China’s traditional diplomacy is at a crossroads as it adjusts to the new global order. The financial crises, climate change, and regional instability have propelled China into a new global role and in turn, a new era of diplomacy.
Recently, China announced that it is considering an offer by the Seychelles to use its ports for resupplying naval vessels. Meanwhile, India is believed to be planning a cooperative effort with Vietnam on oil and gas exploration in the South China Sea.
The execution of America’s strategic 'pivot' to Asia, and China's response, are combining to deepen mutual suspicions and potentially destabilize the entire area.
Europeans should recognize that Washington’s increased engagement in the Asia-Pacific is also in Europe’s best interests and work to develop its own strategic approach toward the region.
With China’s growing influence over the global economy, and its increasing ability to project military power, competition between the United States and China may be inevitable but military clashes remain unlikely.
Part of Vladimir Putin’s grand vision for the Russian state includes the formation of a Eurasian Union. Since 2009, his foreign policy strategy has been aimed at attracting foreign investors and integrating the former Soviet states.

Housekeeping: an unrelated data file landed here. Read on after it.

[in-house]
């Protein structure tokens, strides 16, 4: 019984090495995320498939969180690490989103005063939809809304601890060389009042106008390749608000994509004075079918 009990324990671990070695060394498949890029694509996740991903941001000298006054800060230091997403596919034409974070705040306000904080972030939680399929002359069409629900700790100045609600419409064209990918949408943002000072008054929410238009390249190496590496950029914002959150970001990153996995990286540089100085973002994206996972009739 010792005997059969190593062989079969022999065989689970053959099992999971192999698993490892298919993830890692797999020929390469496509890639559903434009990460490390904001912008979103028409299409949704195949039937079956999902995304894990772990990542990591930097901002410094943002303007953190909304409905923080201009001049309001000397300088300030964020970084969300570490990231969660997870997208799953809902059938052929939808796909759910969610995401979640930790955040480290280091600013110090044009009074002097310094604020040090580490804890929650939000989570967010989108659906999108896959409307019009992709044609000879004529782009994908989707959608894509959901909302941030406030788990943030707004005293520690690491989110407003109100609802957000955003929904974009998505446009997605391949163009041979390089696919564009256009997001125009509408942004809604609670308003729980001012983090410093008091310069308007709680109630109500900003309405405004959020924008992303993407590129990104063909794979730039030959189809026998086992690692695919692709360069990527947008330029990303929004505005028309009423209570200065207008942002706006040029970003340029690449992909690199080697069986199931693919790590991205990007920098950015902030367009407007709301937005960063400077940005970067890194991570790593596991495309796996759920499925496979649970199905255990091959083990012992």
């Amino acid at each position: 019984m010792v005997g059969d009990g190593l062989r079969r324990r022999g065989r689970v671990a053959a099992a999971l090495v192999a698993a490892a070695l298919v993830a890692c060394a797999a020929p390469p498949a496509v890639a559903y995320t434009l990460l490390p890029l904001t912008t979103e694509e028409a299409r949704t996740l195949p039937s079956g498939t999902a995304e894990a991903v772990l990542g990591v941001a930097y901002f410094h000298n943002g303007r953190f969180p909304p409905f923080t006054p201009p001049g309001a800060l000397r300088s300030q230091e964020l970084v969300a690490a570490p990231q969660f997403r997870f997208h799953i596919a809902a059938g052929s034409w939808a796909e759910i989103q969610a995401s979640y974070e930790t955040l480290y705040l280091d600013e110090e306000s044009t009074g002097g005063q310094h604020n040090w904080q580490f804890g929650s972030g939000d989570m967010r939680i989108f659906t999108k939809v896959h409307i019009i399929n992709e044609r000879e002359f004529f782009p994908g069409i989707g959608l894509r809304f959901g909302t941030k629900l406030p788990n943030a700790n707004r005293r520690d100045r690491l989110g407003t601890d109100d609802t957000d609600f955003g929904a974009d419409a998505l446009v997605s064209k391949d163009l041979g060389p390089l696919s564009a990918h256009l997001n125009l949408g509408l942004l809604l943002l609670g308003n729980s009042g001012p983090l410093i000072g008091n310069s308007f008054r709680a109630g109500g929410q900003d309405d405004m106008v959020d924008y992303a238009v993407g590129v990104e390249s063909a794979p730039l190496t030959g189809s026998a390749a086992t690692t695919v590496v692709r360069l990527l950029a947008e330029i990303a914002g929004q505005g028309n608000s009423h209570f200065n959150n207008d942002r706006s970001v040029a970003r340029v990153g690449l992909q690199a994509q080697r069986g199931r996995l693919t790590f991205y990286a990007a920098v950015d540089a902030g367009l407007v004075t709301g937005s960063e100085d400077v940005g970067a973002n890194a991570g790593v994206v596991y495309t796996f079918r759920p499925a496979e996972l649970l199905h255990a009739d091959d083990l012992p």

China's future role in the international community is hotly debated both inside and outside the country. It remains to be seen how China's growing public power might affect the government's foreign policy.
Having benefited from the euro at the expense of nations such as Greece, Spain, and Portugal, Germany now has the opportunity to take responsibility for the survival of the Eurozone by sacrificing its current account surplus and allowing debt-laden countries to resume growth.
While President Obama will use his ten day trip to the Asia-Pacific to demonstrate that the United States is serious about its involvement in the region, his substantive agenda appears thin and may disappoint those with high expectations.
National economies are becoming increasingly interdependent and a fiscal policy made halfway across the world can have global reverberations. As a result, an understanding of the current investment climate in the United States requires an understanding of the global economic climate.